OBSIDIAN SKY

The author of Skin Deep (1989) this time takes as his protagonist a bright but annoying Berkeley Ph.D. student who uncovers an anthropological gold mine in the cities and remote countryside of Mexico. Brian Mendoza catalogs museum artifacts in Mexico City at Templo Mayor, the sanctum of the Aztec capital of Tenochtitlan, while he pursues his research on ritual sacrifice. He is the kind of pompous grad student who interrupts his professors' lectures, and his arrogant attitude immediately sets him at odds with his supervisor, Arturo Torres, into whose office he sneaks at night to read the translation of the Xotl codex. This tells the story of the fall of Aztec empire to the Spaniards and the flight of Xotl, a priest of the god Quetzalcoatl, the Plumed Serpent, who was overthrown but vowed to someday return and reclaim his rightful throne. Ascertaining Xotl's destination and the mysterious bundle he transported could solve a 400-year-old anthropological puzzle and help a turbulent country reassert its identity in time to welcome the new dawn for Mexico that Quetzalcoatl prophesied. Brian theorizes that Xotl headed toward the Yucat†n; despite the hostile presence of government soldiers and Mayan rebels, he heads there with Greg Stone, an old Berkeley roommate, and Marina Soto, a local journalist with whom he falls in and out of love. His progress is followed closely by two powerful Mexico City rivals, Professor Xavier Zapata, director of Templo Mayor, and Alejandro Villalobos, a wealthy businessman with an acute understanding of Aztec culture. As his academic research assumes political dimensions that he could never have imagined, Brian reconnects with his Mexican heritage, which teaches him more about himself and the father he lost as a young boy. With the help of his sophisticated lover and renewed ties with his family, he even becomes slightly less stubborn. A solid story skillfully blending mysticism with historical fact.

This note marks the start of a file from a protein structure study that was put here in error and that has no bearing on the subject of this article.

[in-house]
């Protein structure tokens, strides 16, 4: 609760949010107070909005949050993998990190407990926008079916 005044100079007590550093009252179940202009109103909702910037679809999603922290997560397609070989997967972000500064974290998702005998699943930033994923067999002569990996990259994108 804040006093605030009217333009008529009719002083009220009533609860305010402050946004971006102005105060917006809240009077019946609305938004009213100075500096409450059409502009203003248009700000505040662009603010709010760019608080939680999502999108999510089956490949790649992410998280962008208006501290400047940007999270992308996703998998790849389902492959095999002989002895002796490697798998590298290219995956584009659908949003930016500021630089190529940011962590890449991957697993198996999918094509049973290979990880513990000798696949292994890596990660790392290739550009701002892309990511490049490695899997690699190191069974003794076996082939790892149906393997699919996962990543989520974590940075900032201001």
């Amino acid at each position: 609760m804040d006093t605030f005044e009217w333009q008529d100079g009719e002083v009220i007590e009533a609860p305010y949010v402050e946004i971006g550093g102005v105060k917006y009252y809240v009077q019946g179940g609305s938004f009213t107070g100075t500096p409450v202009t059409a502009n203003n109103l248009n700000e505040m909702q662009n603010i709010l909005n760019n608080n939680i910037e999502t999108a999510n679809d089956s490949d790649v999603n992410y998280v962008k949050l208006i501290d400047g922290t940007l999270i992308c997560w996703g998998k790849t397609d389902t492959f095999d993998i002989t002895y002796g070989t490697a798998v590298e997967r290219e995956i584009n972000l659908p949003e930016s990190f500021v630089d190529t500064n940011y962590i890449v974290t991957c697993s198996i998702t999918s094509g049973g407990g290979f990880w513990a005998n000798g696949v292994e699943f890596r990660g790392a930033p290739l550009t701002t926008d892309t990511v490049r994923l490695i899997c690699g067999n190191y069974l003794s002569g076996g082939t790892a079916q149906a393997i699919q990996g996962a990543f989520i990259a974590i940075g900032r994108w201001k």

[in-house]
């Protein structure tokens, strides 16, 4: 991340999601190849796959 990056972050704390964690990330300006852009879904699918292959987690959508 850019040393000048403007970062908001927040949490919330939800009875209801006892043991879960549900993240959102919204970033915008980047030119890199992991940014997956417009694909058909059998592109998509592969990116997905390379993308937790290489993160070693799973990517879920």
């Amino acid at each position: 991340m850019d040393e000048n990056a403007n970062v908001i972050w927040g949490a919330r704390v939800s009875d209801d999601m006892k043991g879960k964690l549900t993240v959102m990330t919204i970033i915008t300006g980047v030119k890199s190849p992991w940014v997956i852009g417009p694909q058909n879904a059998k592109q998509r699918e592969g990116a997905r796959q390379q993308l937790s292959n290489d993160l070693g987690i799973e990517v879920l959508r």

Pub Date: June 1, 1994

ISBN: 0-671-86479-3

Page Count: 368

Publisher: Simon & Schuster

Review Posted Online: May 20, 2010

Kirkus Reviews Issue: April 1, 1994

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The best-selling author of tearjerkers like Angel Falls (2000) serves up yet another mountain of mush, topped off with...

SUMMER ISLAND

Talk-show queen takes tumble as millions jeer.

Nora Bridges is a wildly popular radio spokesperson for family-first virtues, but her loyal listeners don't know that she walked out on her husband and teenaged daughters years ago and didn't look back. Now that a former lover has sold racy pix of naked Nora and horny himself to a national tabloid, her estranged daughter Ruby, an unsuccessful stand-up comic in Los Angeles, has been approached to pen a tell-all. Greedy for the fat fee she's been promised, Ruby agrees and heads for the San Juan Islands, eager to get reacquainted with the mom she plans to betray. Once in the family homestead, nasty Ruby alternately sulks and glares at her mother, who is temporarily wheelchair-bound as a result of a post-scandal car crash. Uncaring, Ruby begins writing her side of the story when she's not strolling on the beach with former sweetheart Dean Sloan, the son of wealthy socialites who basically ignored him and his gay brother Eric. Eric, now dying of cancer and also in a wheelchair, has returned to the island. This dismal threesome catch up on old times, recalling their childhood idylls on the island. After Ruby's perfect big sister Caroline shows up, there's another round of heartfelt talk. Nora gradually reveals the truth about her unloving husband and her late father's alcoholism, which led her to seek the approval of others at the cost of her own peace of mind. And so on. Ruby is aghast to discover that she doesn't know everything after all, but Dean offers her subdued comfort. Happy endings await almost everyone—except for readers of this nobly preachy snifflefest.